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The CIO Forum: Budgets Byte Back

Chief tech officers discuss how they are using their data to beat the competitition.
Fortnightly Magazine - October 1 2003

the result? At one plant, the company saw a $250,000 revenue increase, just by ramping up and ramping down more quickly.

Not too shabby during a downturn.

Cinergy, too, is trying to maximize its existing investment in technology, says CTO Gaines. The emphasis has shifted from replacing customer management, billing, and financial systems with more robust applications. Instead, the name of the game, Gaines says, "is to take the best those applications still have to offer, and utilize those, but look at data as the thing you need to manage and change more effectively."

How will he do it? "We were making a tremendous investment, building these applications silo project by project. Now, we think about how that integrates not only on the front-end side, but on the back-end side, via the technology of a data warehouse," Gaines says.

The most important aspect of a data warehouse, from Gaines' perspective, is not the placement of information inside a single silo. Rather, the crucial feature is having a way to index common data elements across the business. Sounds easy, but in reality, it's not. Gaines gives the example of a customer. "In any business [a customer] probably has 20 definitions. When you look at it from a data standpoint, depending on whether you're talking at the customer level, paying their bill, or on a 10-Q, as it relates to the number of customers we have, regulated or unregulated, it has a completely different context. From the data side, though, if you're talking about integrating your business, it has to all fit together."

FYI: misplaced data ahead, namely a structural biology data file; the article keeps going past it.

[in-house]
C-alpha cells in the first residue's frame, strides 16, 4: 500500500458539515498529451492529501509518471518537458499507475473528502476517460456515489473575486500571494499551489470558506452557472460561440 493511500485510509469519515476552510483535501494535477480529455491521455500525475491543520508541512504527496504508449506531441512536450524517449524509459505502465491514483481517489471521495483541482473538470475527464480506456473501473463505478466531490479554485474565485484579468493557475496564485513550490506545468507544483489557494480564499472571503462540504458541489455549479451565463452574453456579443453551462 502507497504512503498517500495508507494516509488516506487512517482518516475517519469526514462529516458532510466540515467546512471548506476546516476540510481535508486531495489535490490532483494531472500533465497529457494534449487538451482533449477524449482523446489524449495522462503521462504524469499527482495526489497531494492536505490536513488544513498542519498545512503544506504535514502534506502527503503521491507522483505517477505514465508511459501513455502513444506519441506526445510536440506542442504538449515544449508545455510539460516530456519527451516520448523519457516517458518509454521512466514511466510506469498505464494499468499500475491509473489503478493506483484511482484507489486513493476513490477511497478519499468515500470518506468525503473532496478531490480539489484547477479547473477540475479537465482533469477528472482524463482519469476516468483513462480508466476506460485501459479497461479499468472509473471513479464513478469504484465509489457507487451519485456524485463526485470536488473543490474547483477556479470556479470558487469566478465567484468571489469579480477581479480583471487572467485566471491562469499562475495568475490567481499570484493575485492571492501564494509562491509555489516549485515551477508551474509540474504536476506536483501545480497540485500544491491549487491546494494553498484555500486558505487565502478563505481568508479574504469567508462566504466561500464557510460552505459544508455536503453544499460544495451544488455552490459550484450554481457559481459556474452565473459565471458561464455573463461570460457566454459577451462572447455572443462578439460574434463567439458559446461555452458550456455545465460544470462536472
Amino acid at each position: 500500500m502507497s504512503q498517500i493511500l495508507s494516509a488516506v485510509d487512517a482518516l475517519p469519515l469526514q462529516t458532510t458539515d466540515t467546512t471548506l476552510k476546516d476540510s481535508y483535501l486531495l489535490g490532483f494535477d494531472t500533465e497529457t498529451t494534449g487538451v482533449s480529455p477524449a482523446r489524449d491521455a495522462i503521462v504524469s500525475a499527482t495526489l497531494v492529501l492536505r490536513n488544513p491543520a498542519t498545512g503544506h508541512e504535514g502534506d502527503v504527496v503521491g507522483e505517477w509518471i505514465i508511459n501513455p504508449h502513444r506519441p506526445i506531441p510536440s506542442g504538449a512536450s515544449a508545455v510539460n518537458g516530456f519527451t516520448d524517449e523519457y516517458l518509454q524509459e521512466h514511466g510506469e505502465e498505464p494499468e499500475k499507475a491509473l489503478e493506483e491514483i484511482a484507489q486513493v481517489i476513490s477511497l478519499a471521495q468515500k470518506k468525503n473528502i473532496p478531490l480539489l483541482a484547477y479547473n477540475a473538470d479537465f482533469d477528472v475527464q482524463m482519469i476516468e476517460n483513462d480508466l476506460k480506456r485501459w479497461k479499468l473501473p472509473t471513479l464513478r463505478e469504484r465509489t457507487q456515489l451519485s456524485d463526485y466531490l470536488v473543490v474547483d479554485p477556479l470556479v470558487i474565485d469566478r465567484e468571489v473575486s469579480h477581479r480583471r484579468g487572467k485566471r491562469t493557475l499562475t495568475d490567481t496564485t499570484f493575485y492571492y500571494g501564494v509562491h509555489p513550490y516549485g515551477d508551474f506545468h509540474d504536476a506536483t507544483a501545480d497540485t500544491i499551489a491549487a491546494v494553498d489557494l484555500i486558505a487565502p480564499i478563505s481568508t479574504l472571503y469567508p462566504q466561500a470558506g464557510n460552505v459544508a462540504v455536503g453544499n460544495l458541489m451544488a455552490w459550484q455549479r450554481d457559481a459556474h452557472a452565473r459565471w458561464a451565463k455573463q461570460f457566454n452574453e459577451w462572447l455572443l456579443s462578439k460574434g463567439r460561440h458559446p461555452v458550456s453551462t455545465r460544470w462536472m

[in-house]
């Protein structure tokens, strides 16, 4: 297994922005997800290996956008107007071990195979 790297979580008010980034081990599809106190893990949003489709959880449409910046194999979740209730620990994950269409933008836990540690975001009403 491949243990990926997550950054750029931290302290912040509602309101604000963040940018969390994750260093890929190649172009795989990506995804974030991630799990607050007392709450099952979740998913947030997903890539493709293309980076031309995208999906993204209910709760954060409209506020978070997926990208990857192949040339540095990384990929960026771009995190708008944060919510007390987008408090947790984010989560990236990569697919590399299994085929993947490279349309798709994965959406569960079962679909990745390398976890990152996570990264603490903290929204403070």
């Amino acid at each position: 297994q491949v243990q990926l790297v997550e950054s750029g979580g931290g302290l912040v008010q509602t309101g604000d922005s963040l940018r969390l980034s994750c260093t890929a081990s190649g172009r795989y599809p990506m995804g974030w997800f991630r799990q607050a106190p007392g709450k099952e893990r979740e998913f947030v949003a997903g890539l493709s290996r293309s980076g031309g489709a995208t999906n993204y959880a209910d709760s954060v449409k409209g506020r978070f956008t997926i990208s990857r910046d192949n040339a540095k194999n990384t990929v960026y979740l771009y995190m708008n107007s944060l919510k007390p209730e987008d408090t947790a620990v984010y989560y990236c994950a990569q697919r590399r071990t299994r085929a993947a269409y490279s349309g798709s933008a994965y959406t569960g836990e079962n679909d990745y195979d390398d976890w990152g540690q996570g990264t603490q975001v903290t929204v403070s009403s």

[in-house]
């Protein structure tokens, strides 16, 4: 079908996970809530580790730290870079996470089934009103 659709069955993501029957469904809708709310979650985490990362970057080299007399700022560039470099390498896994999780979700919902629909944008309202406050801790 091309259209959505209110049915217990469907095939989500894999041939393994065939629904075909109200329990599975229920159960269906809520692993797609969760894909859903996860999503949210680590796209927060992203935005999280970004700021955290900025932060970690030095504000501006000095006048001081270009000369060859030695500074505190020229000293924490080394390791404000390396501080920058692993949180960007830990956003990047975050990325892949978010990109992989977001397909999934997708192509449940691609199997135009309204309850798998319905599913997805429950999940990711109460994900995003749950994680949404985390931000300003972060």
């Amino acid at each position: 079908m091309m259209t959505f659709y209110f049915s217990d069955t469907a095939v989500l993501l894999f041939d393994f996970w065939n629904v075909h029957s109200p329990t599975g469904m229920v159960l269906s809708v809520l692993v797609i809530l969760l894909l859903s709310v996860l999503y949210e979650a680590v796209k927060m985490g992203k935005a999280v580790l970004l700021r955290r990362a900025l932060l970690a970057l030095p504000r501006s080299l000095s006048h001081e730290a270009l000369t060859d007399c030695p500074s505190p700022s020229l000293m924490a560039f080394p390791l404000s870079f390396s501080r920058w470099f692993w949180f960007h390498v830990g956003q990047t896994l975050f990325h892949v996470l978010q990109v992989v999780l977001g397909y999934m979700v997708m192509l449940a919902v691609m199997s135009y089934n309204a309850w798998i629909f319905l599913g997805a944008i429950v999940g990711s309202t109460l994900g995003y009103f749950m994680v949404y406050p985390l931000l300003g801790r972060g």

One upside of Cinergy's data warehouse, Gaines says, is that the company has created a fairly robust set of analytics in reporting that help it make better decisions. For example, Cinergy's traders have more visibility, more timely information, and are able to be more responsive to managing the assets in light of market conditions.

ERCOT also has spent a great deal of time, effort, and money on building a data warehouse. As Shoquist points out, "We have an incredible amount-and very detailed-data about our market. Getting access to that large amount of data is a chore and a challenge."

Shoquist compares ERCOT's information needs to MasterCard, where he worked for a number of years. A data warehouse for ERCOT is one way, Shoquist says, of eliminating seams between ERCOT and its market participants. Instead of sending ERCOT a transaction and duplicating data, he says, market participants can simply use ERCOT's data, and also update ERCOT's data with their own. "Instantaneously, [data is] spread to those who need to know it, throughout the marketplace. It's more of a real-time transaction management flow than a batch transaction flow," Shoquist notes.

The stakes for good data management are pretty high. As Shoquist points out, "If you were to look at ERCOT, and describe what we have, we are in essence like a New York Stock Exchange that happens to have a huge power grid attached to it. We have the reality of the financial transactions, coupled with the reality of turning the lights out